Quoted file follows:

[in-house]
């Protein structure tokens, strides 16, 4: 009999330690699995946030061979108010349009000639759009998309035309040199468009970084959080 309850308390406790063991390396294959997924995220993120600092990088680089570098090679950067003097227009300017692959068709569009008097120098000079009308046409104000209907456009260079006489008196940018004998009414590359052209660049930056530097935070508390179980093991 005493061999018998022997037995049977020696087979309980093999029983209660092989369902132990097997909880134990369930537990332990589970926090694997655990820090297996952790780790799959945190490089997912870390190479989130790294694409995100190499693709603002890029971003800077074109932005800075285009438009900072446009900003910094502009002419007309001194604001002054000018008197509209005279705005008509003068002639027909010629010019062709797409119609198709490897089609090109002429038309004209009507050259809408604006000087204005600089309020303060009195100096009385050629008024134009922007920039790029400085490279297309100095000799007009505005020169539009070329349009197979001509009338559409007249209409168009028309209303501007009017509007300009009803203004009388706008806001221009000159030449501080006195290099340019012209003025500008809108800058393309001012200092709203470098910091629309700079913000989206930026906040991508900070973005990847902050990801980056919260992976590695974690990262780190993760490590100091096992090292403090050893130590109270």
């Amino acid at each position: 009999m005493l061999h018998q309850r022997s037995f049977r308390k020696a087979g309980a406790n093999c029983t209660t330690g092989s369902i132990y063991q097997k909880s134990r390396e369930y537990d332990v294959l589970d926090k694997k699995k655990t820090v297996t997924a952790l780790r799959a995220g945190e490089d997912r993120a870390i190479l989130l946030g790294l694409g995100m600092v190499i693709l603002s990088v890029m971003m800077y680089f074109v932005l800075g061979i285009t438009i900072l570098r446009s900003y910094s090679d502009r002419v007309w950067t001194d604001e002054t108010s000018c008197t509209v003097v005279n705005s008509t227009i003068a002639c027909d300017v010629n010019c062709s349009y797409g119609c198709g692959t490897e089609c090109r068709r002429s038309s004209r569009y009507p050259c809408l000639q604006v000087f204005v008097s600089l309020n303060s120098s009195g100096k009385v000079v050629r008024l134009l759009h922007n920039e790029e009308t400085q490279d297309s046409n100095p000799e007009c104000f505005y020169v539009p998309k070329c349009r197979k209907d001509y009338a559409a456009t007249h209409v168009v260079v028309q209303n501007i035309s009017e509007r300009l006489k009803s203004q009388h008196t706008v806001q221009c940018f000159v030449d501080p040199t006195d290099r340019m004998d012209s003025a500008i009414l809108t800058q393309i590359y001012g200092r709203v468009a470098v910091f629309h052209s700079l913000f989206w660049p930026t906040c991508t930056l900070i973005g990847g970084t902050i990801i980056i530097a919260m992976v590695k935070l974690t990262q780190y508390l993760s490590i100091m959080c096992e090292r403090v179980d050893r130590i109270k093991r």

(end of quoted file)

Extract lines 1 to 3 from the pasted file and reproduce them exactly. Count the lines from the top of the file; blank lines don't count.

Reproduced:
[in-house]
């Protein structure tokens, strides 16, 4: 009999330690699995946030061979108010349009000639759009998309035309040199468009970084959080 309850308390406790063991390396294959997924995220993120600092990088680089570098090679950067003097227009300017692959068709569009008097120098000079009308046409104000209907456009260079006489008196940018004998009414590359052209660049930056530097935070508390179980093991 005493061999018998022997037995049977020696087979309980093999029983209660092989369902132990097997909880134990369930537990332990589970926090694997655990820090297996952790780790799959945190490089997912870390190479989130790294694409995100190499693709603002890029971003800077074109932005800075285009438009900072446009900003910094502009002419007309001194604001002054000018008197509209005279705005008509003068002639027909010629010019062709797409119609198709490897089609090109002429038309004209009507050259809408604006000087204005600089309020303060009195100096009385050629008024134009922007920039790029400085490279297309100095000799007009505005020169539009070329349009197979001509009338559409007249209409168009028309209303501007009017509007300009009803203004009388706008806001221009000159030449501080006195290099340019012209003025500008809108800058393309001012200092709203470098910091629309700079913000989206930026906040991508900070973005990847902050990801980056919260992976590695974690990262780190993760490590100091096992090292403090050893130590109270």
């Amino acid at each position: 009999m005493l061999h018998q309850r022997s037995f049977r308390k020696a087979g309980a406790n093999c029983t209660t330690g092989s369902i132990y063991q097997k909880s134990r390396e369930y537990d332990v294959l589970d926090k694997k699995k655990t820090v297996t997924a952790l780790r799959a995220g945190e490089d997912r993120a870390i190479l989130l946030g790294l694409g995100m600092v190499i693709l603002s990088v890029m971003m800077y680089f074109v932005l800075g061979i285009t438009i900072l570098r446009s900003y910094s090679d502009r002419v007309w950067t001194d604001e002054t108010s000018c008197t509209v003097v005279n705005s008509t227009i003068a002639c027909d300017v010629n010019c062709s349009y797409g119609c198709g692959t490897e089609c090109r068709r002429s038309s004209r569009y009507p050259c809408l000639q604006v000087f204005v008097s600089l309020n303060s120098s009195g100096k009385v000079v050629r008024l134009l759009h922007n920039e790029e009308t400085q490279d297309s046409n100095p000799e007009c104000f505005y020169v539009p998309k070329c349009r197979k209907d001509y009338a559409a456009t007249h209409v168009v260079v028309q209303n501007i035309s009017e509007r300009l006489k009803s203004q009388h008196t706008v806001q221009c940018f000159v030449d501080p040199t006195d290099r340019m004998d012209s003025a500008i009414l809108t800058q393309i590359y001012g200092r709203v468009a470098v910091f629309h052209s700079l913000f989206w660049p930026t906040c991508t930056l900070i973005g990847g970084t902050i990801i980056i530097a919260m992976v590695k935070l974690t990262q780190y508390l993760s490590i100091m959080c096992e090292r403090v179980d050893r130590i109270k093991r």